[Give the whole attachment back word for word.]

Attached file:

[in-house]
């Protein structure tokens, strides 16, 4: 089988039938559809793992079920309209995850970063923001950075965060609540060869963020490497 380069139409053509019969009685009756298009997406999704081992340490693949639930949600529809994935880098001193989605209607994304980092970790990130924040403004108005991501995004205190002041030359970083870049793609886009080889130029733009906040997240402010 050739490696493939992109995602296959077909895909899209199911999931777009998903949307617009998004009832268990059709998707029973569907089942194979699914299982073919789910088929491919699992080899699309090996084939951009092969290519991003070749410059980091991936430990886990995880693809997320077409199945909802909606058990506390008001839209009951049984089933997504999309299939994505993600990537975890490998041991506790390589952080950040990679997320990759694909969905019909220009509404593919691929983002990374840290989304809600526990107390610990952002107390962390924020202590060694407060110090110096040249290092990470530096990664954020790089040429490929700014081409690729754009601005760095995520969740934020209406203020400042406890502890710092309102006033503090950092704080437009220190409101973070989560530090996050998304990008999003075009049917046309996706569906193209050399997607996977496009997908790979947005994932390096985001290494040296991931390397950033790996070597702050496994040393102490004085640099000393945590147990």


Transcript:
[in-house]
């Protein structure tokens, strides 16, 4: 089988039938559809793992079920309209995850970063923001950075965060609540060869963020490497 380069139409053509019969009685009756298009997406999704081992340490693949639930949600529809994935880098001193989605209607994304980092970790990130924040403004108005991501995004205190002041030359970083870049793609886009080889130029733009906040997240402010 050739490696493939992109995602296959077909895909899209199911999931777009998903949307617009998004009832268990059709998707029973569907089942194979699914299982073919789910088929491919699992080899699309090996084939951009092969290519991003070749410059980091991936430990886990995880693809997320077409199945909802909606058990506390008001839209009951049984089933997504999309299939994505993600990537975890490998041991506790390589952080950040990679997320990759694909969905019909220009509404593919691929983002990374840290989304809600526990107390610990952002107390962390924020202590060694407060110090110096040249290092990470530096990664954020790089040429490929700014081409690729754009601005760095995520969740934020209406203020400042406890502890710092309102006033503090950092704080437009220190409101973070989560530090996050998304990008999003075009049917046309996706569906193209050399997607996977496009997908790979947005994932390096985001290494040296991931390397950033790996070597702050496994040393102490004085640099000393945590147990």